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Congo Free State (1885-1908)
Death toll: 8-12 million
As Europe’s great powers divided up Africa, King Leopold II of Belgium grabbed a big slice for himself in the Congo, claiming that he would dispatch missionaries to “civilize” the native tribes.
Instead he looted the area for rubber and ivory, extracted with native labor under threat of death or dismemberment: Anyone who failed to deliver their quota was liable to have a hand chopped off, or worse.
British missionaries and activists eventually spread the word about the horror, leading the great powers to force Leopold to give up the colony – until then, his personal property – to the Belgian government.
This photo of a mutilated laborer was taken by missionaries in order to document the brutality. Wikimedia Commons
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Mexican Revolution (1910-1920)
Death toll: 1-2 million
The multi-sided Mexican Revolution and civil war pitted different factions of the elite against each other as well as peasant revolutionaries.
The United States became involved in 1916 after Pancho Villa (pictured, at an insurgent camp in 1915), a rebel general, conducted cross-border raids killing scores of Americans.
Ultimately, the conflict resulted in The Mexican Constitution of 1917, which remains in place to this day.Wikimedia Commons
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World War I (1914-1918)
Death toll: 18 million
After the assassination of the Archduke Franz Ferdinand in 1914, Austria-Hungary decided to crush the kingdom of Serbia once and for all, but things didn’t go as planned, and soon Austria-Hungary and its ally Germany were at war with Serbia’s protector Russia, Russia’s ally France, and France’s ally Britain.
Later Italy and the Ottoman Empire joined in, but nobody was able to break through the bloody stalemate of trench warfare.
German submarine attacks provoked the United States to declare war in April 1917, and American manpower finally helped turn the tide on the Western Front in 1918.
However, the unfair Versailles Treaty that ended the war left the losing side, Germany, nursing a grudge, ultimately leading to World War II.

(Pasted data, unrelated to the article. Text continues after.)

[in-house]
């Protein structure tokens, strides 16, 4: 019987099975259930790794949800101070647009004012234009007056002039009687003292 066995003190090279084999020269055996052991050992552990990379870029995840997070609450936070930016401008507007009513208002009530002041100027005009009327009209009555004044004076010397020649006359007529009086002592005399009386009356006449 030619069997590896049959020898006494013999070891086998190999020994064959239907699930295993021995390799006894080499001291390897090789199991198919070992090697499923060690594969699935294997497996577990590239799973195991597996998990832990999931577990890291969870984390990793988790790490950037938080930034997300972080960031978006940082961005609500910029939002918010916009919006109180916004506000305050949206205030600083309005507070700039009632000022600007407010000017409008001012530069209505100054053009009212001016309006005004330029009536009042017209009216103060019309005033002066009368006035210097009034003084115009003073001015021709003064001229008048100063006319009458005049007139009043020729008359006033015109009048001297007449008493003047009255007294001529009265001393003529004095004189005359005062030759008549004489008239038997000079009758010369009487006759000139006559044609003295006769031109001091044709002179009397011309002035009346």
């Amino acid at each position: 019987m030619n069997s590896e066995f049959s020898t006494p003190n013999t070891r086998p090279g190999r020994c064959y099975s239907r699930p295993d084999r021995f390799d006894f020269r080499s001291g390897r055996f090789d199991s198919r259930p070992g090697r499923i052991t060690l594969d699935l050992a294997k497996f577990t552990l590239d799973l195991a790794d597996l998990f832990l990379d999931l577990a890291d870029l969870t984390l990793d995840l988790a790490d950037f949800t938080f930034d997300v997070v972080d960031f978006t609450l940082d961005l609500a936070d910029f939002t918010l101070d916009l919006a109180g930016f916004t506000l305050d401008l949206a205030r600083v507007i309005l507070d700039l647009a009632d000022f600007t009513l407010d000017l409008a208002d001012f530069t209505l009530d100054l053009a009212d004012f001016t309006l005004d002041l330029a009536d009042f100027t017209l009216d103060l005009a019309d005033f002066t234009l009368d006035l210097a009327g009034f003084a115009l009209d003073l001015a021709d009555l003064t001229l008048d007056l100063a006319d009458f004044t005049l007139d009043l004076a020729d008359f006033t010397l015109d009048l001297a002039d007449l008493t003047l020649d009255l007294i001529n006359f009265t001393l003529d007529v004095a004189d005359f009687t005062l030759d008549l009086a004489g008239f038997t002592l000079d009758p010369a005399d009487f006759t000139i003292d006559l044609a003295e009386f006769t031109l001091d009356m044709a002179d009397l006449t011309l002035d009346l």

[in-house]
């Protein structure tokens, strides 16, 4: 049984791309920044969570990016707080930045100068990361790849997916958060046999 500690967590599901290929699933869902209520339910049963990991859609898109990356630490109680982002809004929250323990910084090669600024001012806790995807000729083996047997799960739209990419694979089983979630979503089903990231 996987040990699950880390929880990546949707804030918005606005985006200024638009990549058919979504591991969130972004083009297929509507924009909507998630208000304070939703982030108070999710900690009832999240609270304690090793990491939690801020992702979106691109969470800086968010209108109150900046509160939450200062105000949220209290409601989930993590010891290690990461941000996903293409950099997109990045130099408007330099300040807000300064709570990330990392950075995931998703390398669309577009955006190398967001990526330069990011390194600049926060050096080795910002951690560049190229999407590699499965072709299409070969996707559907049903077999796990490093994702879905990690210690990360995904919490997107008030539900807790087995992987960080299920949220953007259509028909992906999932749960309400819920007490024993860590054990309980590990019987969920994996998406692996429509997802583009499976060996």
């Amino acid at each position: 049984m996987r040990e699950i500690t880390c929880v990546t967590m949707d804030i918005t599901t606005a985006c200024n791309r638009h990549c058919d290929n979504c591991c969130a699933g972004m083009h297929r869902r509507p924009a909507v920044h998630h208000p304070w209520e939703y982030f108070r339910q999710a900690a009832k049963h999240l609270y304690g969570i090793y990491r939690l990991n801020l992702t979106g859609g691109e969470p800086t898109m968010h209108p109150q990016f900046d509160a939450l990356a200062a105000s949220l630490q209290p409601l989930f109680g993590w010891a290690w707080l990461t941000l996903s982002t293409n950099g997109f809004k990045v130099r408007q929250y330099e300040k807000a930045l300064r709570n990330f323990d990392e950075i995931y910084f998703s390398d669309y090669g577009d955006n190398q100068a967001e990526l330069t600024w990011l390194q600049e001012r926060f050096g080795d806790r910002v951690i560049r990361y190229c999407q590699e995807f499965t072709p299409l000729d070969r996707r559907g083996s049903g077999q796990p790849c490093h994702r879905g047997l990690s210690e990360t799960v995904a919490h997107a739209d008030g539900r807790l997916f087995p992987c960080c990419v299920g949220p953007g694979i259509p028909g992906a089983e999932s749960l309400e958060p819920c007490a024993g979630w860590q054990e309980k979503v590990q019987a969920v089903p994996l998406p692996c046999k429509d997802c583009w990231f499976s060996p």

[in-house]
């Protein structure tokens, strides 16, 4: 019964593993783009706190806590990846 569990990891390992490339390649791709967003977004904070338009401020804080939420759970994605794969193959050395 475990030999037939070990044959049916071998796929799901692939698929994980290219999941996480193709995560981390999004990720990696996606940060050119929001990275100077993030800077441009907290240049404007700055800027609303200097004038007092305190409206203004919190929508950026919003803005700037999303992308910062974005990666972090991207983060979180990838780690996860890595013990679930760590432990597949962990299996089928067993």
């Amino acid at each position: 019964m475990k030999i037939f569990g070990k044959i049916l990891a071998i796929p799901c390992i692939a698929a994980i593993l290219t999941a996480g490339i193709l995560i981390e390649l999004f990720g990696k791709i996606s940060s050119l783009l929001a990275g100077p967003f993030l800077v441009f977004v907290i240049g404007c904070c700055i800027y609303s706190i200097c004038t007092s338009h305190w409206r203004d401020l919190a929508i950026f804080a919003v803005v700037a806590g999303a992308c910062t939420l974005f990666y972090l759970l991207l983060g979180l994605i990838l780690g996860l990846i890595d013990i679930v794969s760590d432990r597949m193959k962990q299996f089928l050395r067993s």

World War I also saw the first major genocide of the 20th century, when the Ottoman government murdered approximately 1.5 million Armenians.
Pictured: Australian soldiers walk through the Chateau Wood near Ypres, Belgium in 1917.Wikimedia Commons
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Russian Civil War (1917-1923)
Death toll: 9 million
World War I sparked revolution and civil war in Russia, pitting the communist "Reds" against "the Whites," a loose coalition of anti-communist forces.
Much of the fighting took place along railroad lines with armored trains, and disruption to transportation networks caused mass starvation (pictured: hungry orphans living on the street).
Eventually, the fighting ended with the triumph of the Reds and the formation of the Soviet Union.Wikimedia Commons
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Spanish Flu (1918-1920)
Death toll: 20-50 million
It’s still unclear where the flu actually started, with possible origins in Asia, Mexico, South Africa, and the United States (the flu didn’t actually originate in Spain, but was simply better documented there because Spain, a neutral country, didn’t have wartime press censorship).
The global influenza pandemic of 1918-1920 was probably caused or intensified by World War I, which brought both unprecedented global movements of people and health crises due to food shortages and other diseases.
The flu pandemic came in three distinct waves, peaking in late 1918, when it killed around 25 out of every 1,000 people infected. Wikimedia Commons